For most people in the world, the more money they have the better. That is not the case for Catholics. While some money is useful and necessary in life, there is a limit to how much money a person really needs. Everything above that is excess. Catholics are called not to live in excess but to give that excess to the needy. It is a sin to do otherwise.
Ideal 8.1: I should spend no more than $100 per month on leisure.
Leisure could be going out to eat, entertainment, or even buying parts for a hobby. Whatever it is, no more than $100 should be spent on it. This can be a tough challenge, but I must realize that all these things will go away when I die. I can’t get caught up on seeing all the latest movies, eating the best food, or keeping up with the other hobbyists. I must be satisfied with less. This requires me to spend more time with things I have before moving onto new things. This is the fundamental part of getting more value for less money.
So instead of buying all the latest video games, I should buy a new one only once a month or less. Then, I should experience everything the video game offers to extract the most entertainment value out of it. I can finish all the quests, try out all the game modes, analyze the themes and characters, write a blog post about it, or tell my friends about it. I can spend a lot more time with less things. I just have to think about it a little more.
Ideal 8.2: I should save at least $100 per month for retirement.
I should look at the cost of living for my area, increase it a small percentage every year to account for inflation, and then estimate how many years I will live after retirement. I should use this information to make a plan for how much money I need to save in total. I should always put aside $100 each month for retirement, but I will probably need more based on my plan. A hundred dollars is only the minimum. This money should be put into a retirement account that will earn a good return. While the economy has ups and downs, retirement accounts gain money in the long run. I can also avoid taxes on that income while it is earning. Then when I retire, I should only take out what I need each year, keeping the taxes on my investments very low.
Ideal 8.3: I should save at least $100 per month for emergencies.
I should estimate an amount for how much various emergencies would cost and how often they would occur. Common big ones are car repairs, medical emergencies, housing repairs, and being laid off, but there may be others. Maybe I need special tools for work that cost too much money to be replaced with my regular monthly income. I should read up on how much my insurance companies will pay for emergencies. Then, I should add all the numbers up to know how much money I would need worst case if everything went wrong at once. I should save at least $100 a month until I reach the number I need for the worst case. The money can go in my regular savings account if I am a good saver. If I have trouble saving, I should create a separate savings account just for my emergency fund.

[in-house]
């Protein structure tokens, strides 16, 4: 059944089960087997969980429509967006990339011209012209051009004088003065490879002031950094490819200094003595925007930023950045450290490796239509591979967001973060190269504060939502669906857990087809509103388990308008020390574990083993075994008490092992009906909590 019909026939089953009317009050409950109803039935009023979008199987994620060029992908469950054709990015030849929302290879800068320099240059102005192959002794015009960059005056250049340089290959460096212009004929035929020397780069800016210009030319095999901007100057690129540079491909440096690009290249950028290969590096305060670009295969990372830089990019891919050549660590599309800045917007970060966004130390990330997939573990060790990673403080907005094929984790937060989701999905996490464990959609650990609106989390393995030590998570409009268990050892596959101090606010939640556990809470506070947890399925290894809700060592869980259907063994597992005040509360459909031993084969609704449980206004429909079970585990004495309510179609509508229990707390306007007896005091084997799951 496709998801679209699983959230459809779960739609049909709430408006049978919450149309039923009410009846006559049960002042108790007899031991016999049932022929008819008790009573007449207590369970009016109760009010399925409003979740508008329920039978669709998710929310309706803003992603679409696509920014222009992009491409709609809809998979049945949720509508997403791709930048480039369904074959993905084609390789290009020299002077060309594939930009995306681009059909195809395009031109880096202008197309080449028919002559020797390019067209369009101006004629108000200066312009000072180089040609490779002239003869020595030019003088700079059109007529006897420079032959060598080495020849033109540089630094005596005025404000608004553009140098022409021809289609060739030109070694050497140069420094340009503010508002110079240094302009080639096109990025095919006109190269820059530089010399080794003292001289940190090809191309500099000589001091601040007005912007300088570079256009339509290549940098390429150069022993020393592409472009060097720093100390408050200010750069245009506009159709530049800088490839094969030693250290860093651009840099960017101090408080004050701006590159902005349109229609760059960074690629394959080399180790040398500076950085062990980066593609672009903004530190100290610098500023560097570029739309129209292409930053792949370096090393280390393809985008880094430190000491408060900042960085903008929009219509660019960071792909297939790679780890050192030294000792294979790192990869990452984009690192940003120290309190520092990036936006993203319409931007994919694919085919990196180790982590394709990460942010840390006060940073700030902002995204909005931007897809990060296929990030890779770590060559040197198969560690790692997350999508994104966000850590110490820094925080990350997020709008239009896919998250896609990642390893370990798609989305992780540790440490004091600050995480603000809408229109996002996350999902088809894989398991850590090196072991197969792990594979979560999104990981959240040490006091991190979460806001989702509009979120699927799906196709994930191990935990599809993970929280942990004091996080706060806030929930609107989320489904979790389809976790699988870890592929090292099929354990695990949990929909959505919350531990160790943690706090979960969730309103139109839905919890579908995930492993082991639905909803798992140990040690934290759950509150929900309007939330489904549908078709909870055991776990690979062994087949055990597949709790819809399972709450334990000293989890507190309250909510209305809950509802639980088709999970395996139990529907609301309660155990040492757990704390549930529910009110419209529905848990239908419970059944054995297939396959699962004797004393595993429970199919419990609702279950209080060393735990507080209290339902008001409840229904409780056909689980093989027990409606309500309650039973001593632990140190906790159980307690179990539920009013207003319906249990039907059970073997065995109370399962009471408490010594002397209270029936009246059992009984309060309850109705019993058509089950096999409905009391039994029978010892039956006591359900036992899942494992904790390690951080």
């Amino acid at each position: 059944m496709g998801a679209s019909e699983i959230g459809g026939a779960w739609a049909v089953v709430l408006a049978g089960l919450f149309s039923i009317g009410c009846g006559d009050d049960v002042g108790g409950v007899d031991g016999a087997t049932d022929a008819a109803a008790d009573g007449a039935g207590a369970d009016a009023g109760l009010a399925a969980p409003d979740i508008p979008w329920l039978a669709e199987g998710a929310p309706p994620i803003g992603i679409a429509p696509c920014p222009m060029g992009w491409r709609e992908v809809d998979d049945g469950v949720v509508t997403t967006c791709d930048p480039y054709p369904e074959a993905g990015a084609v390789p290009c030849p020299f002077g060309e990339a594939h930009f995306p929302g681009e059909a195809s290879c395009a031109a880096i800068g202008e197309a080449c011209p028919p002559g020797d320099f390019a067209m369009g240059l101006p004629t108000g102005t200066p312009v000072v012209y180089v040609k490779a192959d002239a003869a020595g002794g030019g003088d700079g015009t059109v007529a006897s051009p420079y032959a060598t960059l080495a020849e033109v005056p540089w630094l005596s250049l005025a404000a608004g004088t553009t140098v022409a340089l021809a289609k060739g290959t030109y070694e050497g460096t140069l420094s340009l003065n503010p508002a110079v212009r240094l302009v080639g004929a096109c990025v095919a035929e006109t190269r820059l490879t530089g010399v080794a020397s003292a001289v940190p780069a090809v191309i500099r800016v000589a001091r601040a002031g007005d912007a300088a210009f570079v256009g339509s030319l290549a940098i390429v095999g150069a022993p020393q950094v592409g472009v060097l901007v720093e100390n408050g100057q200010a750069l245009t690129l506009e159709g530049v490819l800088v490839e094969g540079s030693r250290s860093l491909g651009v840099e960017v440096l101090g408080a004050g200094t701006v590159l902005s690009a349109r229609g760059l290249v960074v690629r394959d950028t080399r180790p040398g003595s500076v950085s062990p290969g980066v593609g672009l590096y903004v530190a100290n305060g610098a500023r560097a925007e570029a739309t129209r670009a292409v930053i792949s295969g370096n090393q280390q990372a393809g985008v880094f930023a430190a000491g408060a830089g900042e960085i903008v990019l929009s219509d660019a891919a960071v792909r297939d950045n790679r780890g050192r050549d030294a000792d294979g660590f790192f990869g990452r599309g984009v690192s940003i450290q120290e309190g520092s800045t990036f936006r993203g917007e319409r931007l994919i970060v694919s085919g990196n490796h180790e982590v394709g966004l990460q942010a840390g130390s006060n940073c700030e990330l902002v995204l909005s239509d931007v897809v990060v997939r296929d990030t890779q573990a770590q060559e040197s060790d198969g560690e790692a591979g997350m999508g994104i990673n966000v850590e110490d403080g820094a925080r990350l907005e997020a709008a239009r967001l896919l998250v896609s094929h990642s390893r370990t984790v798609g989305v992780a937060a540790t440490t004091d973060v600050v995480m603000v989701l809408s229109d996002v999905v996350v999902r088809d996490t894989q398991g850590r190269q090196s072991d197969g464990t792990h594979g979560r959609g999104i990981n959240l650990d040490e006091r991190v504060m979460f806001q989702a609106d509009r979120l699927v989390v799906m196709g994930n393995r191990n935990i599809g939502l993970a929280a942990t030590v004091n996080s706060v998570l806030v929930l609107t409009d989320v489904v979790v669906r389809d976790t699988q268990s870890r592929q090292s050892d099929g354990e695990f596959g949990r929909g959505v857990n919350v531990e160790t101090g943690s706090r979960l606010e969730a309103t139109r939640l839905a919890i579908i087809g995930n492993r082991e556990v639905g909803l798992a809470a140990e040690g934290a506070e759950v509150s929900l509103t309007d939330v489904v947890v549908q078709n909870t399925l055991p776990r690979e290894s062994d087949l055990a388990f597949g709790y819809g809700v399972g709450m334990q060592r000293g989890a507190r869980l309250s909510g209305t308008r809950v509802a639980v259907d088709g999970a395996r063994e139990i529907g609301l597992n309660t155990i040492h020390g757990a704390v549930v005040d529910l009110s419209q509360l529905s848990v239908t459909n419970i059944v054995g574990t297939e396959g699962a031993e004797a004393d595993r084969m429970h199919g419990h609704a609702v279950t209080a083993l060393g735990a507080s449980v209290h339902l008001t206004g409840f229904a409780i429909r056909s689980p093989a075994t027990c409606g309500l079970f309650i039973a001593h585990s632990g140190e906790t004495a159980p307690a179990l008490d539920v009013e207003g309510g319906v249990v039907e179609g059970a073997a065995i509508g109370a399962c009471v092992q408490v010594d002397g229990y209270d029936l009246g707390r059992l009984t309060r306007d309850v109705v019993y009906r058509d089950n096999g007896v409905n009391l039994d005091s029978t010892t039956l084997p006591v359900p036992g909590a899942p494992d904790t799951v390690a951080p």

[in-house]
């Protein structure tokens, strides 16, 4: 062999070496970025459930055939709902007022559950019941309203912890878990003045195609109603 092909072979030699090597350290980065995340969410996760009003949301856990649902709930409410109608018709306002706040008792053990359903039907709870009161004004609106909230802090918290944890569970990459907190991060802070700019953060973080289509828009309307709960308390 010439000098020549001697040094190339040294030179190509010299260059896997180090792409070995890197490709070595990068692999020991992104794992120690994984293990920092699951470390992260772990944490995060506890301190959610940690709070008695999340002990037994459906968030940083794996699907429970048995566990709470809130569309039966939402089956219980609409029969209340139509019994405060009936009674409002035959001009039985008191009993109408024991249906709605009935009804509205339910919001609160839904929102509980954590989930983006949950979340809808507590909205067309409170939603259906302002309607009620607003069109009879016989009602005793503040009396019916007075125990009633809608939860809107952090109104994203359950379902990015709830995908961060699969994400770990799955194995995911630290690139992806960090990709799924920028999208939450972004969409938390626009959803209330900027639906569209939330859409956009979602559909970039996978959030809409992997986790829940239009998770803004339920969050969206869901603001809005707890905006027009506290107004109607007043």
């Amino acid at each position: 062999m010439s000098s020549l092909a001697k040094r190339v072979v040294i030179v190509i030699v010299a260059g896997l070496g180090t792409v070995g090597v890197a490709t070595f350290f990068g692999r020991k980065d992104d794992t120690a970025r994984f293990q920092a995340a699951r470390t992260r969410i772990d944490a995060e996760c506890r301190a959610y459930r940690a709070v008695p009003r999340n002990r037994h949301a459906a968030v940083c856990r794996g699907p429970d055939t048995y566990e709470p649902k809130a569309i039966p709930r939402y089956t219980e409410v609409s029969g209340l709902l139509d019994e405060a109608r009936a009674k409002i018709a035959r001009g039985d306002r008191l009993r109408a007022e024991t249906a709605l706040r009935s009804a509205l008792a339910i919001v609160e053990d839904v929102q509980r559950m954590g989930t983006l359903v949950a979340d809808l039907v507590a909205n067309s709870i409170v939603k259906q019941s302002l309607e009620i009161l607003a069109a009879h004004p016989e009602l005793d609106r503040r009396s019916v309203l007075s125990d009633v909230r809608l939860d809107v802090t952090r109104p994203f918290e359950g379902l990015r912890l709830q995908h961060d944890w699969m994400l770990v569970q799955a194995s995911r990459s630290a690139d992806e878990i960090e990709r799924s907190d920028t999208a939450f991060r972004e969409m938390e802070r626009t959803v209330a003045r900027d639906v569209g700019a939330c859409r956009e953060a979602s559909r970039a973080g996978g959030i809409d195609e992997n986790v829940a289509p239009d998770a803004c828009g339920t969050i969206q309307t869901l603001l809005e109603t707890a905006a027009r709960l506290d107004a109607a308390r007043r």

Ideal 8.4: I should donate any money earned over $30,000 per year to charity.
It costs about $20,000 a year for a single adult to support themselves. This isn’t enough money to save for retirement or pay for emergencies, but it’s enough for basic needs, yearly taxes, and a 10% tithe each year. A comfortable living is $30,000. That’s enough extra to save for retirement and put aside some money for emergencies. Anyone that doesn’t have to worry about emergencies is in pretty good shape.
Once I get above $30,000, I am starting to have a lot of extra money. There is no end to how many things I could buy. I could always find ways to spend that money, but I don’t really need all that money. All my needs are met. I have enough for leisure. The extra money should be donated. This would be in addition to my normal tithe. I am giving more than 10%, but I have the money to give. I will be rewarded in heaven for this. Maybe family and friends are in need. If not, I can donate to several charities as written in Chapter 4: Service.